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Do tax cuts for the rich help stimulate the economy?

Thu, Jan 19, 2012

For conservatives, the answer to this question is a resounding “yes.” Accordingly, rich people are the “job creators.” If we put more money in their pockets by cutting taxes, quite magically they invest it in job creation enterprises. On the other hand, taxes levied on the richest Americans reduce the supply of capital for job creation. This is the basic premise of “supply side” economics popularized in the 1980’s by President Ronald Reagan. At the time, it was not a new idea; it was just another name for “trickle-down” economics.

Are tax cuts an efficient way to create jobs?

Back in the late 1970’s, my car broke down in very bad weather on my way home from work. I left my car with a mechanic at a gas station and, seeing my plight, one of the customers offered me a ride to the train station. On the way to the station, I learned that he owned a successful business in town. He told me that he was planning to buy two new cars next week for his business explaining that: “The cars that I have are okay but I might as well buy some new ones now; otherwise, the government will get the money.” He explained that he preferred to invest more in his business rather than pay more taxes to the government. He could write off the cars as a business expense. At the time, the pre-Reagan income tax rate for wealthy individuals was much higher. The top income tax rate was 70 percent (today it is only 35 percent). In effect, the high tax rate on the “job creators” was an incentive to invest.

Tax cuts for the wealthy might increase investment, but where? Giving hundreds of billions in tax cuts to the rich does not ensure any investment in the domestic economy. The money may be used to invest in overseas business expansion. It may be used to speculate on commodities such as oil and wheat futures, driving up consumer prices. It may be invested in gold or land speculation. There is absolutely no guarantee (or proof) that any of the money will be invested in jobs for the domestic economy. In fact, lower taxes are an incentive for conspicuous consumption by the rich. The money may be used to purchase a bigger yacht on the French Rivera, a winter retreat in the Caribbean or a chalet in the Alps. It may result in buying jewelry or other such high-end consumer goods. Tax cuts to the rich, in effect, amount to throwing money into the wind, hoping that it lands in the right spot.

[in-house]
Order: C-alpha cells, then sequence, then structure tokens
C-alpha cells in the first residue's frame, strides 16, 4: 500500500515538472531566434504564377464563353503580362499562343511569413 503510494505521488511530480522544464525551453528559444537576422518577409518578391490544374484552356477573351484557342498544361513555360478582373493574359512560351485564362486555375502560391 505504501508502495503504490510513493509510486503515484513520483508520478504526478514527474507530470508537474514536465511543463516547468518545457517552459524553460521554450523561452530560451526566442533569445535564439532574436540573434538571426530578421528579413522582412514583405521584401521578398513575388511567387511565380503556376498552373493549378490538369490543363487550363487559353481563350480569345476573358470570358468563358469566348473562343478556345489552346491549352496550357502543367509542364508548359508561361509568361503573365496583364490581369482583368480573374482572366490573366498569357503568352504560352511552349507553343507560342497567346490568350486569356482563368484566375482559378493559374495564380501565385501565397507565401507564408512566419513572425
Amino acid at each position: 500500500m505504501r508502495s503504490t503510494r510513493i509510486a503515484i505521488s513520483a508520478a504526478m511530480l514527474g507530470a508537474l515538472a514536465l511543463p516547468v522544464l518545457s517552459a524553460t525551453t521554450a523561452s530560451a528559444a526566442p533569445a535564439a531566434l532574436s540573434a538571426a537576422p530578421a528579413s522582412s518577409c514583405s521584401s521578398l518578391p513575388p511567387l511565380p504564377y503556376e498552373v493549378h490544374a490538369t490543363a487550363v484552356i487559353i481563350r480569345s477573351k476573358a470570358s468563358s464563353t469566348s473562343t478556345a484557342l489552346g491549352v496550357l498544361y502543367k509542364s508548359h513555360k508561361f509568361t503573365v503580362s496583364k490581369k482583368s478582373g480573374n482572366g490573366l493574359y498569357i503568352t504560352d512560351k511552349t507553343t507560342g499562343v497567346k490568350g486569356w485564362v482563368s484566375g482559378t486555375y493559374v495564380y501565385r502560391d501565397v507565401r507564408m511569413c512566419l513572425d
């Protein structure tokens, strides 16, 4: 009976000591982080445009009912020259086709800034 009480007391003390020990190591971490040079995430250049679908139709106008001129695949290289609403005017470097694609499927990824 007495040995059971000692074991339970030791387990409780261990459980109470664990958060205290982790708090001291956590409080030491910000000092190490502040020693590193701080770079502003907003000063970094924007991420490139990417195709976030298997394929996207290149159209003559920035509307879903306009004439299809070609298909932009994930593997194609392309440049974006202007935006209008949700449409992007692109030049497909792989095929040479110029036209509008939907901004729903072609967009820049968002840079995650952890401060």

Instead of supply-side Reaganomics, what we need is demand-side economics. The so-called “job creators” do not create employment out of the kindness of their hearts. They invest only if there is a demand for the products that they sell. Higher demand will pull us out of the current economic morass. Under demand-side economics, government policies seek to ensure a fair distribution of wealth through labor, trade and tax policies. A strong union movement results in a high wages economy and creates demand for goods. “Fair trade” agreements provide environmental and labor protection for U.S. workers, unlike the “free trade” agreements such as NAFTA that have undermined wages. Money in the pockets of the working class and lower middle-class are almost exclusively spent in the U.S. economy to pay bills for transportation, housing, clothing, food and other consumer products. In other words, government policies should seek to shift wealth downward and stimulate the domestic economy. Tax cuts for lower income people in a deep recession create demand and spark investment. Business people, especially the small shop owners, profit from the trickle-up effect of demand-side policies.